Kathryn Klinger couldn't believe what she was hearing the other day at a luncheon. "Everyone was saying that they had had their eyes done, and who had done them," said the owner of the Georgette Klinger Salon in Beverly Hills. "It was really shocking. These women were very free about it. And they weren't old--I'd say they were in their late 30s."
The number of elective facial cosmetic surgeries has doubled over the last five years, according to the American Academy of Facial Plastic and Reconstructive Surgery. And cosmetic surgery has come a long way from the days when women smiled serenely and lied that their new face was the result of a week at the health spa.
Glad to Report
This is the age of full disclosure. Men and women proudly jut out their newly reconstructed chins and gladly report where the work was done and who did it. These days it's not uncommon to see men and women on the street wearing a nose splint or sunglasses that barely hide bruised eyes and stitches, the residue of plastic surgery.
Fashion magazines and health publications keep a curious public informed on the latest techniques, while the trendy New York-based Details magazine allows plastic surgery veterans to spill their guts in a regular feature, "Knife-styles of the Rich and Famous."
Meanwhile, the number of procedures performed continues to rise. According to the American Society of Plastic and Reconstructive Surgeons, there were 477,700 surgeries done in 1984; 590,580 in 1986. The most popular was suction assisted lipectomy (up 78% from 1984), where fat is suctioned out of the body; followed by breast augmentation; eyelid lifts (blepharoplasty); nose jobs (rhinoplasty); face lifts (rhytidectomy) and tummy tucks (abdominoplasty). Men account for 12% of all plastic surgeries, most of them nose jobs.
Also available are cheek implants, chin implants (mentoplasty), forehead lifts, breast lifts (mastopexy), eyebrow lifts and surgery to correct protruding ears (otoplasty). Collagen injections and the newly revised techniques of fat grafting and fat injections (see accompanying story) are also being used to plump up wrinkles and pitted scars.
Patients are also becoming younger; the American Society of Plastic and Reconstructive Surgeons reports that 27% of people who have nose jobs are 21 or younger, and 34% of face-lift patients are 35 to 50.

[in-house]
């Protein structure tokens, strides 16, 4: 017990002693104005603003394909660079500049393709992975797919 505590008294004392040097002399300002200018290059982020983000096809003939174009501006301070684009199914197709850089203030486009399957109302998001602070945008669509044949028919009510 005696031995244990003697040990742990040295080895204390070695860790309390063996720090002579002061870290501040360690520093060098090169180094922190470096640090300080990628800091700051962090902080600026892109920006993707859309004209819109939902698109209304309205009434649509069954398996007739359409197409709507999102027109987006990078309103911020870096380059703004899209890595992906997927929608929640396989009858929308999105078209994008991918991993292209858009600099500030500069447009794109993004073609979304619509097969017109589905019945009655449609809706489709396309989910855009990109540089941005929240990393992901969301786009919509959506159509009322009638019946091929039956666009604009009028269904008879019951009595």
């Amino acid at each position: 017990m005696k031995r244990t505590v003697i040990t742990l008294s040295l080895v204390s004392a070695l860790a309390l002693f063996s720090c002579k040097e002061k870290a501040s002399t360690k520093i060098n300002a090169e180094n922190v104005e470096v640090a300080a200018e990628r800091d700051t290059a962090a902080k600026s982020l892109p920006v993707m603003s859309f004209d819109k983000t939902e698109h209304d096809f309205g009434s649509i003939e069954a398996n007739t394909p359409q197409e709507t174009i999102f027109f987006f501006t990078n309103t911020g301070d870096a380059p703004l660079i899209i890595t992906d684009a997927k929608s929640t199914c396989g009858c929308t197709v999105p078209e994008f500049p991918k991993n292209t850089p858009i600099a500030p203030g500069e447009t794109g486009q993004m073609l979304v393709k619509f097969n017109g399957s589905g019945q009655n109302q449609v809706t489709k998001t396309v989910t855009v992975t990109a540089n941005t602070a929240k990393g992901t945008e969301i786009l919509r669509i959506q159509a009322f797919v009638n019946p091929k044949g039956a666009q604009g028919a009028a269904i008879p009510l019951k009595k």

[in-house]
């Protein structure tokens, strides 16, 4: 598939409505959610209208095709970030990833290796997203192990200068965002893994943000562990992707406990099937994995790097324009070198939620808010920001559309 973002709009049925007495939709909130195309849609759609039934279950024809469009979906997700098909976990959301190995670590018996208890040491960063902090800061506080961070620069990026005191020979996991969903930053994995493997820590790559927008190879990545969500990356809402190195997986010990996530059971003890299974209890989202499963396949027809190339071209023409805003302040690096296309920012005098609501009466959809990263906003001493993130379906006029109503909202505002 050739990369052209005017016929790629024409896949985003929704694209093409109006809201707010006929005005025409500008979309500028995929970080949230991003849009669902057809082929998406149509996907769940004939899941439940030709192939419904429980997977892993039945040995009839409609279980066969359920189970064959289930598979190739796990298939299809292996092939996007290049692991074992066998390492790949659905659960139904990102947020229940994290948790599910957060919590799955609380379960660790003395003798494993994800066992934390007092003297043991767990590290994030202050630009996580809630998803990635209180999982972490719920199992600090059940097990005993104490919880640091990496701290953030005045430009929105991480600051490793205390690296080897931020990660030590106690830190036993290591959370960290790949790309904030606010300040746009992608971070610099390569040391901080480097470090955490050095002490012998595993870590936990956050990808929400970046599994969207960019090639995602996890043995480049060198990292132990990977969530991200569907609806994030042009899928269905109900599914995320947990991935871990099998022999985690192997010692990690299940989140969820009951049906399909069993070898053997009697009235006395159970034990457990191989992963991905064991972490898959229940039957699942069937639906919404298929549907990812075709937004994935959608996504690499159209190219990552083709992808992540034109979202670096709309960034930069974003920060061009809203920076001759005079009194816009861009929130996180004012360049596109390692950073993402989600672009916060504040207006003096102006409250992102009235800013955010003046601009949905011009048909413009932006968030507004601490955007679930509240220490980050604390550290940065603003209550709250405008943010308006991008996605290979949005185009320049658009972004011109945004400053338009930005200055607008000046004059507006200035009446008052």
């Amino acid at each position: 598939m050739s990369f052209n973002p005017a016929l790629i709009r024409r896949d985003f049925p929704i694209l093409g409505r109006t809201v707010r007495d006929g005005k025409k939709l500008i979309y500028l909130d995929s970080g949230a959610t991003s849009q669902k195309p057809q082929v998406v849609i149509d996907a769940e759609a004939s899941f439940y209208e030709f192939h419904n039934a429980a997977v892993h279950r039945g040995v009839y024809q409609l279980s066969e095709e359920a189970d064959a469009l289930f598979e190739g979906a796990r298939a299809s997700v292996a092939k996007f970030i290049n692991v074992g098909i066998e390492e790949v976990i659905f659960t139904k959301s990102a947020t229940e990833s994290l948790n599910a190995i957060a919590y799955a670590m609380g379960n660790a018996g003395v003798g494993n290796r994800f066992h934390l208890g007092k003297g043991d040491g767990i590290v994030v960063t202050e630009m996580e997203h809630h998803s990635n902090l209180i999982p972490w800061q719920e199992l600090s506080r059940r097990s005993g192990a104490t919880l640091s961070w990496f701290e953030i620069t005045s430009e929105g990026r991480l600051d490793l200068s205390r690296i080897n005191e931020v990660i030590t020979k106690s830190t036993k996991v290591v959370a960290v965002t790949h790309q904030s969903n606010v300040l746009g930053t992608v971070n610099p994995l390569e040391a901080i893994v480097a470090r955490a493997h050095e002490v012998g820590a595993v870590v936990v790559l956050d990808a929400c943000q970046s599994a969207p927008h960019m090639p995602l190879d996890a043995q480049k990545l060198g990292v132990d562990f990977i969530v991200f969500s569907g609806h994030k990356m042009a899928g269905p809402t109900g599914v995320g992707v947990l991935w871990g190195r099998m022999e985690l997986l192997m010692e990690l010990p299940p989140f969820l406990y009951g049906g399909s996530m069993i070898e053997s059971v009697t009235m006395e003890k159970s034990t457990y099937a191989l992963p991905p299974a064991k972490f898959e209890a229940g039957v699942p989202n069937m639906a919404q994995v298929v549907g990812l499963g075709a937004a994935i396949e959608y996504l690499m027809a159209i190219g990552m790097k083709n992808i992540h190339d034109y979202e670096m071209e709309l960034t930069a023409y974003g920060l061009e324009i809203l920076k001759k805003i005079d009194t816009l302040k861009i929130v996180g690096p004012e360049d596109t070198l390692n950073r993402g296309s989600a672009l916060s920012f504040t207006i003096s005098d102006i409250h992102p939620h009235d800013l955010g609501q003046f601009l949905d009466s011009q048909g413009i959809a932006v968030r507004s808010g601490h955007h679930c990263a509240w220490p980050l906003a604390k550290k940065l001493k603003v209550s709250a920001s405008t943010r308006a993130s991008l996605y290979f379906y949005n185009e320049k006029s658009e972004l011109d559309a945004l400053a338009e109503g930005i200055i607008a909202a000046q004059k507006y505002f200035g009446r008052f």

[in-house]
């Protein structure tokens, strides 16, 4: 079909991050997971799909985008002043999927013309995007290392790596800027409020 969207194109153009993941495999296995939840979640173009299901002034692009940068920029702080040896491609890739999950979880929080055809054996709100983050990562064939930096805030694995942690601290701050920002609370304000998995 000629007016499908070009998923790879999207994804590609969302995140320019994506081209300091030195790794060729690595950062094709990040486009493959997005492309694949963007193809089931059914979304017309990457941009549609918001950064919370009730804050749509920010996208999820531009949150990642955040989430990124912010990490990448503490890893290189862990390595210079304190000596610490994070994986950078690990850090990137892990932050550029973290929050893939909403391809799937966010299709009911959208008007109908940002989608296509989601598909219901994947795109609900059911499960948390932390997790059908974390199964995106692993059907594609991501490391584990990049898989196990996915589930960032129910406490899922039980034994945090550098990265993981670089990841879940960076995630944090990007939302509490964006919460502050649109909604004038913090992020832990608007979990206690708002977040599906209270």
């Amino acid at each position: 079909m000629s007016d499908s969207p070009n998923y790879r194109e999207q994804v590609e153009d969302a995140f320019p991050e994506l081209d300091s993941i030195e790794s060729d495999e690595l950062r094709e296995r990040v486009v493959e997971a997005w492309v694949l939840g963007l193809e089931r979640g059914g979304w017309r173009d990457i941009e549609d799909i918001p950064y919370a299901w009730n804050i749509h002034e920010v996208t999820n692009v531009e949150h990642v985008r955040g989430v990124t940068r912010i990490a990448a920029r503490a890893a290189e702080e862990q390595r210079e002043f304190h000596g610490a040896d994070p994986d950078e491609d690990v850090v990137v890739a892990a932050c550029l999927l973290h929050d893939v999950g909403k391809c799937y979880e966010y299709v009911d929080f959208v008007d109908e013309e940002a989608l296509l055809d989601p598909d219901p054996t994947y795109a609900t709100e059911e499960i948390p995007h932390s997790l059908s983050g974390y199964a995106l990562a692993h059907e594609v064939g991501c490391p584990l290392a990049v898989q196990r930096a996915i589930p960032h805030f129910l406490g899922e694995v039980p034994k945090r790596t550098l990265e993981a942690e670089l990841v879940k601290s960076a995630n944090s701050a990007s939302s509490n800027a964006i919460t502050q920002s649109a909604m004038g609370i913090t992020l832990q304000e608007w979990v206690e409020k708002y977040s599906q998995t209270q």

This increase in elective cosmetic surgeries has led to more awareness and acceptance. It's no longer a sin to be nipped and tucked and then blab about it.
Maryjo Price, a 51-year-old skin-care salon owner, is "very open" about the face lift she had two years ago. She was back at work a week after her surgery, covering up remaining bruises with makeup.
"But sometimes," she said with a sigh, "I think, 'Maryjo, you went and had this face lift, and here you go on telling everybody about this.' But I haven't kept it a secret. A lot of ladies ask me about it, and a lot of them are scared."
Price had the surgery done the same year she became a grandmother (not merely a coincidence, she said), convinced she needed it after looking at family pictures. "I'd see in the pictures that I was looking worse. It's one of the better things I've done for myself. I'd rather have this than a new car."
Why does she think more people are talking about it? "It has to do with self-esteem," she said. "Women have changed a lot since I've been in this business. They're involved in physical fitness, so who wants an old saggy face?"
Dr. Edward Stainbrook, professor emeritus of psychiatry and behavioral science at USC's School of Medicine, sees a link between an increased awareness of our bodies and the push for more plastic surgery. "If you look at the whole social and cultural trend over the last 30, 40 years, it's going toward fitness and wellness. There is much less guilt about altering the body, making it as attractive as we can. To be physically well means to be physically attractive. And this affects people's willingness to use plastic surgery."
'They Try to Get Ready'
He added, "There is also an awareness that one is going to spend more time as an aging person, and that builds up anxiety in a middle-aged person. So they try to get ready for the ravages of age and try to prevent the onset of changes--it's a kind of defensive operation, in the sense that jogging is way of warding off death."
Surgeons applaud the change in attitude among their patients. "Women are no longer chattel property," said Los Angeles plastic surgeon Dr. Richard Ellenbogen. "There is no shame involved, and their husbands are for it, the people around them are for it. Many of my patients are sent in by friends, just like they would turn them on to a good restaurant. I've even heard of face-lift parties."